Daily Transportation and Participation Questions

Participants completed daily transportation and participation questions (see Table 1) through an online Qualtrics survey to identify community-based activities and the modes of transportation to get to these activities each day. A question about the general location of the activity was also included to provide information to validate GPS data. The link to the Qualtrics survey questions was sent to participants on the provided cell phones at a time at the end of the day that was deemed most convenient by each person.

Table 1 Daily participation and transportation questions

Data collected from the daily transportation and participation questions were coded into types of daily activities categories. The categories included social activities (SA); recreational, leisure, and/or exercise activities (RLEA); activities of daily living (ADLs) and instrumental activities of daily living (IADLs); employment, volunteer and/or educational activities (EVEA); and medical, social services and/or therapeutic activities (MSSTA). Daily activities were also categorized into essential versus non-essential activities based on guidelines provided by the Pennsylvania Department of Health. Essential activities include attending work or school or activities to meet essential needs such as seeking medical care, providing childcare or eldercare, going to the grocery store or pharmacy, picking up food or exercising (Office of the Governor, 2020a, 2020b). In contrast, non-essential activities included social gatherings, indoor dining, beauty and personal care services, entertainment, and recreational and tourist activities. Transportation modes were categorized into driving a personal vehicle, passenger in a car, public transportation, biking, taxi/Uber/Lyft, walking and the use of mixed modes. Initial coding was completed by one researcher but validated by multiple researchers on the team. Consensus was obtained by a minimum of three different researchers for the codes and categories for each participant. Daily frequencies were used for data analysis for the types of daily activities, essential versus non-essential activities, and modes of transportation.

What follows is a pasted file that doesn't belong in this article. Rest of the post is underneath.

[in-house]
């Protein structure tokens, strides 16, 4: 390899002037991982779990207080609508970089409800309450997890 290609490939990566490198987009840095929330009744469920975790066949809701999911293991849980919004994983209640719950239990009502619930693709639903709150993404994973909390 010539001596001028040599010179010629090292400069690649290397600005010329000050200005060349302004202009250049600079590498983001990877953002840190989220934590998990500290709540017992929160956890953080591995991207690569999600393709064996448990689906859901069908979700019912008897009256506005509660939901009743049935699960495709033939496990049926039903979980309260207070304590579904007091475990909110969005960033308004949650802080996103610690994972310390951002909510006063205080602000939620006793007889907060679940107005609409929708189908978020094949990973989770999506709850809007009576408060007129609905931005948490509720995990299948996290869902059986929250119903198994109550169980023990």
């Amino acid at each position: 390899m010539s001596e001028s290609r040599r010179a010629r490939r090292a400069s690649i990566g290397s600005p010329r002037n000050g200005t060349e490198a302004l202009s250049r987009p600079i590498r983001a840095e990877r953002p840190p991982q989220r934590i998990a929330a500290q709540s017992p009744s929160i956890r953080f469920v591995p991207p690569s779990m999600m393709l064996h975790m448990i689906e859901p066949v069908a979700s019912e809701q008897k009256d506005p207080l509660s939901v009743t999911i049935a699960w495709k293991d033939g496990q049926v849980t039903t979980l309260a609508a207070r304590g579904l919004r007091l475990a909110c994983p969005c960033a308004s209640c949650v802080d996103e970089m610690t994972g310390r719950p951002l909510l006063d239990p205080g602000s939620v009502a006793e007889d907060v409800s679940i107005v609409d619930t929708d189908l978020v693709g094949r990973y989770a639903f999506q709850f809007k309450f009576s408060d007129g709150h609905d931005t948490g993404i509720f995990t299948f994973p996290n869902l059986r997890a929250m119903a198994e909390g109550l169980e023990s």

GPS Data

AccuTracking ( software was used for tracking the locations and movement of study participants for each of the three two-week periods. AccuTracking software has been used in several published studies (Brusilovskiy et al., 2016, 2020; Zhou et al., , 2004, 2005). Compatible with most modern Android cellular phones, the software tracks latitude and longitude of the phone at one-minute intervals. Whenever cellular coverage is available, real time location data are transferred to the secure AccuTracking online database; otherwise, location data are cached on the phone and transferred at a later time. As each tracking period location was recorded every minute for 14 full days, the total number of points that could be obtained was 1 record/min × 1440 min in a 24 h period × 14 24-h periods = 20,160 records.

Due to satellite, receiver, multipath and other errors that might occur with data collection, GPS tracking often results in a substantial amount of missing data, and thorough data cleaning, including deduplication, removal of outliers, and linear interpolation, is necessary prior to creating the relevant constructs. These steps are described in detail in prior peer reviewed publications by research team members (Brusilovskiy et al., 2016, 2020). All participants had at least 75% of the data (15,120 min) at each tracking period after data cleaning and imputation. This was greater than the 50% threshold for inclusion in data analyses used in other studies (Brusilovskiy et al., 2016, 2020). This included five participants with data for all three tracking periods, and one participant with data for the initial and final tracking periods.